In the case of clips however, these were definitely not made with the secondary intention of making mash ups, they were made to make a cookery program and that is all. They had already been used when I got my hands on them. They were second hand. In the case of a house, these clips would have once been a derelict building, which has been demolished and no longer resembles a house.
The bricks are scattered around, broken into pieces lying in the dust from cement and plaster, waiting to be gathered up by someone at work on the site - just like me - then put into a skip and most probably dumped somewhere after the skippers have been through it for the copper. Now if you made a house out of that, no brick manufacturer in their right mind would have the gall to turn up and claim 50% of your house.
So I suppose I'm a bit more like a skipper than a wobble. Although as it currently stands, a 'skipper' operates around the edge of the law. I have both feet firmly on the wrong side of it.
You can argue that the video's success is derived in large part from the fact that it surfs the wake of Masterchefs' current popularity, gained through the hard work of of the production team. This is true. The footage I used was loaded with potential and had an edge because of this. It would not be a parody if it didn't.
There are a few other Masterchef parodies on YouTube with similar hit counts. They tap into and concentrate an underlying current of humour, that I believe was not intentional when making the show. It is cultivated online and in real life banter. People like to laugh and take the piss out of things that aren't meant to be funny.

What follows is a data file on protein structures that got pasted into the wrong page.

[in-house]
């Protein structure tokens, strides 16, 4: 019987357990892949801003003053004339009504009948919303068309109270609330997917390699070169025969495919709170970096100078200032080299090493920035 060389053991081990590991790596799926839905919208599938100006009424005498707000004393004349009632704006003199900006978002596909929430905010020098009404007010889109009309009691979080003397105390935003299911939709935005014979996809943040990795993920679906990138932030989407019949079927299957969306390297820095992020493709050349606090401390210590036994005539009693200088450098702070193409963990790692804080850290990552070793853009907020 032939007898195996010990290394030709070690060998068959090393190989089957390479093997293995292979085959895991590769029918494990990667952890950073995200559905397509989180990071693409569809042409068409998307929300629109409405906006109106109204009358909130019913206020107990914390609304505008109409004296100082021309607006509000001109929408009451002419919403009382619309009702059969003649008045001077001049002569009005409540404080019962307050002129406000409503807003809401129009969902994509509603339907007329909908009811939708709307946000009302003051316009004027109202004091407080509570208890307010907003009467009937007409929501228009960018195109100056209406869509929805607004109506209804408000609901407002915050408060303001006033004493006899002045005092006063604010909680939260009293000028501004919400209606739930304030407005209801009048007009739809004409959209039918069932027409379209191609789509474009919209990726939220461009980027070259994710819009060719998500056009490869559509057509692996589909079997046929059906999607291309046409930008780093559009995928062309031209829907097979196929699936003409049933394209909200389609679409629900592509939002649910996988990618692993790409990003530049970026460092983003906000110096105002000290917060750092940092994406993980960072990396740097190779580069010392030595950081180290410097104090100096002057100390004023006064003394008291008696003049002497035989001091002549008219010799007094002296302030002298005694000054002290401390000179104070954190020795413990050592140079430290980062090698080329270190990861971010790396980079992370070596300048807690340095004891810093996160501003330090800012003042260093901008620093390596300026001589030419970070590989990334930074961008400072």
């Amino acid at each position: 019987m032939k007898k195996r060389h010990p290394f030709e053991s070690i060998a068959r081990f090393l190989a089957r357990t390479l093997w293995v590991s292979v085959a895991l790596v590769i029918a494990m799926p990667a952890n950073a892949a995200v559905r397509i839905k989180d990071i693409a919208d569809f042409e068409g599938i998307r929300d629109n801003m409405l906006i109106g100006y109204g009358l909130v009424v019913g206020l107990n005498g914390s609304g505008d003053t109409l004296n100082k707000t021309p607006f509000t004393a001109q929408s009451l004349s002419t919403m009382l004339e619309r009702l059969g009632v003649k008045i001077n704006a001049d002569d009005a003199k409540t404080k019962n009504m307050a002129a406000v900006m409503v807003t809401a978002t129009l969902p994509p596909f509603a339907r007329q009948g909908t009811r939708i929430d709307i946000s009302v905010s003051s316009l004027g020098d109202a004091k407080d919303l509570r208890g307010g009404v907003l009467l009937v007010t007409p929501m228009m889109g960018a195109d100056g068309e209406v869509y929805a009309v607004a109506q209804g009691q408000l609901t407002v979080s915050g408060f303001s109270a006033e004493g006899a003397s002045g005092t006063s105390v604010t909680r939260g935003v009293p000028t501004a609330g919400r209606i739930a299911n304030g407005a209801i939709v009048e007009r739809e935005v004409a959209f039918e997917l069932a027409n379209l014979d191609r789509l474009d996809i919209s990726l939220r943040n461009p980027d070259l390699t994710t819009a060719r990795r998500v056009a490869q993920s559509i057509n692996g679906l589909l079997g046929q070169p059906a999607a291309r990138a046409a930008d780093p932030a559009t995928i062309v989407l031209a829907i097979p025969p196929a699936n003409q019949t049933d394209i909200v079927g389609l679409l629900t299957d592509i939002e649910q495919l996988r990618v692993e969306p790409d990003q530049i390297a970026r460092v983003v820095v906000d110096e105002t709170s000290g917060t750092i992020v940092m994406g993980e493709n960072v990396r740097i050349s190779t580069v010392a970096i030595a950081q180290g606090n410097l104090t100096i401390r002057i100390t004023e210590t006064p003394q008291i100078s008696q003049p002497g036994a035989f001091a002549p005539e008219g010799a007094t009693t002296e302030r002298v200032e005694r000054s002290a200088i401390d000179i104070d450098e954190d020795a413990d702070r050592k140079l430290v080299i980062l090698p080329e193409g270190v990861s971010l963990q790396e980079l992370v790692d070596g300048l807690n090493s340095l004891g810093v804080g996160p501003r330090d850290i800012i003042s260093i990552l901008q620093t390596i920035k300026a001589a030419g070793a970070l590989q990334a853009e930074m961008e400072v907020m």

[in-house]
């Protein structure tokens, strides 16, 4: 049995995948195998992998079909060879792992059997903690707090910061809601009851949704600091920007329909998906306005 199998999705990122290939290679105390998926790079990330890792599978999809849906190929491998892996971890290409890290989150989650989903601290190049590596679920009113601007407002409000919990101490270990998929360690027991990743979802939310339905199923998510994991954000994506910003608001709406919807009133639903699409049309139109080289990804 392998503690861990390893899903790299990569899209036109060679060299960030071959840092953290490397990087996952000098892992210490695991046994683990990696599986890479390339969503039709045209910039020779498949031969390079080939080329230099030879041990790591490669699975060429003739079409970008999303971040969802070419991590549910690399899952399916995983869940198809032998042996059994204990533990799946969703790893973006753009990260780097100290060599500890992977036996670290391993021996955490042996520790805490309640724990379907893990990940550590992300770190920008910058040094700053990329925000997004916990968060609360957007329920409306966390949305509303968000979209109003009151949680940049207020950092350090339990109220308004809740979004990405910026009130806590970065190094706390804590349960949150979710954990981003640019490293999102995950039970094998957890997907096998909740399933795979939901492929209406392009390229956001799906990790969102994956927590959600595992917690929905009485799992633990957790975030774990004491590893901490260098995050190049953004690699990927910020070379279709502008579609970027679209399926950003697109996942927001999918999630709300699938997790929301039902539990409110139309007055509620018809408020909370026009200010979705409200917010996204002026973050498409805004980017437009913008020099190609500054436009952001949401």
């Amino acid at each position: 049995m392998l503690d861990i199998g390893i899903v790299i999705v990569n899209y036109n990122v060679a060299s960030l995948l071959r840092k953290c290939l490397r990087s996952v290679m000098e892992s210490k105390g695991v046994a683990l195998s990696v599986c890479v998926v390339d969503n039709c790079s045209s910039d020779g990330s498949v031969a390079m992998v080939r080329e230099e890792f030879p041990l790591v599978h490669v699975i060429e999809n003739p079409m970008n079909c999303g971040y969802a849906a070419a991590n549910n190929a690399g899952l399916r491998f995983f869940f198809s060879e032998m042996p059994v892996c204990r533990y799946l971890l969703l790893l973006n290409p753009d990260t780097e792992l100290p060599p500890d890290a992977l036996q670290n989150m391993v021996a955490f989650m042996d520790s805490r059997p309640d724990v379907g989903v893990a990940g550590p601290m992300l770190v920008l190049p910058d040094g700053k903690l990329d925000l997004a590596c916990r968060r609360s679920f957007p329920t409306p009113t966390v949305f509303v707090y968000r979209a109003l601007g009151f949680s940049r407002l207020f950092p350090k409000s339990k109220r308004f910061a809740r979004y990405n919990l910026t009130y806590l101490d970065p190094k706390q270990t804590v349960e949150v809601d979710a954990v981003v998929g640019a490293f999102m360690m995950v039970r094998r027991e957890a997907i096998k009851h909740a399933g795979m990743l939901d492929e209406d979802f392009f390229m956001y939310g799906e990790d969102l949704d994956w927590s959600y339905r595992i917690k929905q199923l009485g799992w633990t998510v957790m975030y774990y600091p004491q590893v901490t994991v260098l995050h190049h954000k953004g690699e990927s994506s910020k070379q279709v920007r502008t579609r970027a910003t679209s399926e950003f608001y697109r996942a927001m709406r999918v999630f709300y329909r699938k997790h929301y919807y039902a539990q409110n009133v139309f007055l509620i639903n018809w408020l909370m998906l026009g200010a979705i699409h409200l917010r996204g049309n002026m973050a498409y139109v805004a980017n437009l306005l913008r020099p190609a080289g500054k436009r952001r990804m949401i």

The success and popularity have mutual benefits. Shine TV have a free advertising campaign thrown into the deal because of the success of the video. An intentional campaign couldn't have been as successful a viral as a video made from a labour of love, purely to entertain, with no hidden agenda. You can't buy that. It has raised the profiles of both John and Gregg.
It may be the case that parodies take the piss out of their subjects, and are quite often negative in the portrayal of the target. John and Gregg were wise enough to embrace it, to their benefit, which I respect a lot. Libel, slander and defamation of character are different parts of the law and should be considered separately.
I hope my analogy demonstrates the situation, and how the law must be amended. This is a law which above all just stifles creativity. Something which should be nourished like from a big mammary gland. We shouldn't be left to scrape a meagre existence off crumbs dropped by fat cats having their cake and…I'm on one with the metaphors. I'll shut up now.
Change the law, please
You can see Swede Mason's videos over at his YouTube channel here.
The possible change to the law that this article mentions is a new exception to copyright for parody that would help support this kind of creativity. The exception is proposed in a consultation that the Intellectual Property Office is running right now. If you think this is a good idea, it's important the government hears from you - it will help them decide whether to make this change.
You can submit your comments or evidence to the consultation team at firstname.lastname@example.org. Full details of the consultation are here. You need to hurry - the consultation closes on March 21st! For more on the right to parody, visit righttoparody.org.uk.